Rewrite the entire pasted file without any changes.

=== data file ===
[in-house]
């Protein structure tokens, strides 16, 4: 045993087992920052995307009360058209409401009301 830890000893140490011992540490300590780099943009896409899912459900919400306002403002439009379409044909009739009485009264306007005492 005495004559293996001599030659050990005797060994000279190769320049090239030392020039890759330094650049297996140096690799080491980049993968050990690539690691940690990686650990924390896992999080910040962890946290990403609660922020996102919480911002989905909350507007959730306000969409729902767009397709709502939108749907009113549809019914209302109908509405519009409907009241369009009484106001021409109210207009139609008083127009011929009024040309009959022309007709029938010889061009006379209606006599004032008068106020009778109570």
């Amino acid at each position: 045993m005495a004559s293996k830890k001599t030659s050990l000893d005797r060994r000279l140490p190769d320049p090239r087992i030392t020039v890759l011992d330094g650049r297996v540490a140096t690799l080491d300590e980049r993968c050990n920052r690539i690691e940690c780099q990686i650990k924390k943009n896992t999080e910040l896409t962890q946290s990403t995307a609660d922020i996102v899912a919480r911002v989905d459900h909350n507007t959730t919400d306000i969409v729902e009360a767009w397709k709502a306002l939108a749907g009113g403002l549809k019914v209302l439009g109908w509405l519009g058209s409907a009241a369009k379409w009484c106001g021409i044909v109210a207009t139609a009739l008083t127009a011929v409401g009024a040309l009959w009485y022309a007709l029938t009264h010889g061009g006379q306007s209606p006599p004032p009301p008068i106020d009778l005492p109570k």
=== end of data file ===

[in-house]
């Protein structure tokens, strides 16, 4: 045993087992920052995307009360058209409401009301 830890000893140490011992540490300590780099943009896409899912459900919400306002403002439009379409044909009739009485009264306007005492 005495004559293996001599030659050990005797060994000279190769320049090239030392020039890759330094650049297996140096690799080491980049993968050990690539690691940690990686650990924390896992999080910040962890946290990403609660922020996102919480911002989905909350507007959730306000969409729902767009397709709502939108749907009113549809019914209302109908509405519009409907009241369009009484106001021409109210207009139609008083127009011929009024040309009959022309007709029938010889061009006379209606006599004032008068106020009778109570």
């Amino acid at each position: 045993m005495a004559s293996k830890k001599t030659s050990l000893d005797r060994r000279l140490p190769d320049p090239r087992i030392t020039v890759l011992d330094g650049r297996v540490a140096t690799l080491d300590e980049r993968c050990n920052r690539i690691e940690c780099q990686i650990k924390k943009n896992t999080e910040l896409t962890q946290s990403t995307a609660d922020i996102v899912a919480r911002v989905d459900h909350n507007t959730t919400d306000i969409v729902e009360a767009w397709k709502a306002l939108a749907g009113g403002l549809k019914v209302l439009g109908w509405l519009g058209s409907a009241a369009k379409w009484c106001g021409i044909v109210a207009t139609a009739l008083t127009a011929v409401g009024a040309l009959w009485y022309a007709l029938t009264h010889g061009g006379q306007s209606p006599p004032p009301p008068i106020d009778l005492p109570k």